Uran-9 in a field.

We love a good drone story as you are probably all aware, so when we read about the Russian Uran-9 combat drone – essentially a remote-controlled tank – we got very excited.

Usually, we see drone versions of things and say, “we want an airsoft version of that” or “imagine if we could attach airsoft guns to that, it would be awesome!” Naturally, this was our exact thought when we cast our eyes on the Uran-9. It’s loaded with guns and missiles and looks like it could take on pretty much anything and come out unscathed. But sadly, it doesn’t seem as though that was the case, and by the sounds of it, the Uran-9 won’t be ready for remote-controlled warfare anytime soon!

What is the Uran-9?

As we mentioned above, it is essentially a remote-controlled tank that was introduced in 2016. Designed as an unmanned fire support vehicle for the Russian Ground Forces, it is 16.7 feet long and weighs in at around 9 tonnes.

It also has some serious weaponry fitted to it, with one 30mm 2A72 automatic cannons and four 9M120-1 Ataka anti-tank guided missiles. The result is a massive remote-controlled vehicle that is theoretically deadly to troops, light-armoured vehicles and even some main battle tanks.

How Did It Fare?

Not well. Not well at all! One of the most pressing issues was the fact the vehicle could not stray very far from its control station. In fact, it could only be between 1,000 and 1,600 feet from its manned control station. Throughout the entire test, Uran-9 lost contact with its control station a massive 19 times – 17 of these times was for a minute or less, but one case was for over an hour and a half! The problem was only amplified in urban areas with the radio signals being blocked by buildings.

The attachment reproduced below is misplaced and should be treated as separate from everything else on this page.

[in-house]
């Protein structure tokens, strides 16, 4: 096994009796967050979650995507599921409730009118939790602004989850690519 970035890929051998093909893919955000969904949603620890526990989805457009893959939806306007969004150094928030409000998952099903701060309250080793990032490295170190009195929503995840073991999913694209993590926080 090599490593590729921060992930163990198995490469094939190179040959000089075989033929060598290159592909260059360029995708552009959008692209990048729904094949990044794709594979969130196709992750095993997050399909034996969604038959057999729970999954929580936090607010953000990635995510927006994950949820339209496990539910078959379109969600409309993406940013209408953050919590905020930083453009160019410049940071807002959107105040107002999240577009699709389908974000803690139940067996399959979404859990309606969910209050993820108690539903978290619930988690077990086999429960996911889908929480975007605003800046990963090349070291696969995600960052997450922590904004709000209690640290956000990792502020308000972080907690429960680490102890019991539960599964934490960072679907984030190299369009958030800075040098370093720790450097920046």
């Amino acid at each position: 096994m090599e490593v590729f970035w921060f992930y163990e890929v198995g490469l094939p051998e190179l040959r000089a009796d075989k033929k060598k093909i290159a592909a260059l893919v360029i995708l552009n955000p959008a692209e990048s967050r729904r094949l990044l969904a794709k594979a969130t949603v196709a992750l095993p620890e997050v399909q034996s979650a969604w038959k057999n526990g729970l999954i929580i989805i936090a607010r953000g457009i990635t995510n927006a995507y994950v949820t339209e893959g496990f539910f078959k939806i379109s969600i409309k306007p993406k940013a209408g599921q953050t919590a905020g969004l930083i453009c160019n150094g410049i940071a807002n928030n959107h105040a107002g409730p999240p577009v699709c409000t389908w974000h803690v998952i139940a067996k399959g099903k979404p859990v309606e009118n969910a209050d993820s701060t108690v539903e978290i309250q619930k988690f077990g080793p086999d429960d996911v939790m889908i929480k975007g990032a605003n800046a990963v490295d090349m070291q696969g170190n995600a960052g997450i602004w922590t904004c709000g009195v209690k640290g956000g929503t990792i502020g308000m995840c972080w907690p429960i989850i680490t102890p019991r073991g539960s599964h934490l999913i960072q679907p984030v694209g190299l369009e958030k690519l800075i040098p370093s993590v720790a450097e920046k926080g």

The remote firing system was also a big problem. The 2A72 experienced lag before firing six times and failed completely on one occasion. The optics and sensors were also pretty naff – they weren’t stabilised for shooting on the move, instead, requiring the vehicle to stop first.

Uran-9 also runs on tracks instead of road wheels, but the rollers and suspension that is meant to keep the vehicle running smoothly were rated of low reliability and required constant field repairs. This came as somewhat of a shock considering the fact that Russia has a pretty sizeable armoured vehicle force that uses tracks, including the new T-14 Armata tank. But the contractor for the Uran-9, JSC 766 UPTK, mainly sticks to unmanned systems and clearly didn’t seek any advice from anyone!

Although the Uran-9 failed rather spectacularly, it was not a vital part of the combat operation, and it is much better to identify these flaws now than when it is particularly needed. If Russia can fix the issues that they have experienced, then they will have a rather formidable, unmanned tank on their hands. But now they have to decide if they will persevere with the issues immediately, leave it a while or scrap the project entirely; the Russian ego is something spectacular indeed…

The problems were discussed at a Russian security conference – Actual Problems of Protection and Security – in St Petersburg. We wonder if they looked into the possibility of launching their own RPG drone just like Belarus did?

What do you think of Russia’s failed remote-controlled tank? A mere blip in the road or do they have much more significant problems on their hands? Let us know in the comments below or on our social media channels!

However, it’s probably not the worst ever drone test you’ll ever see… Warning, video may contain gore!

Main image from Vitaly Kuzmin under CC BY 4.0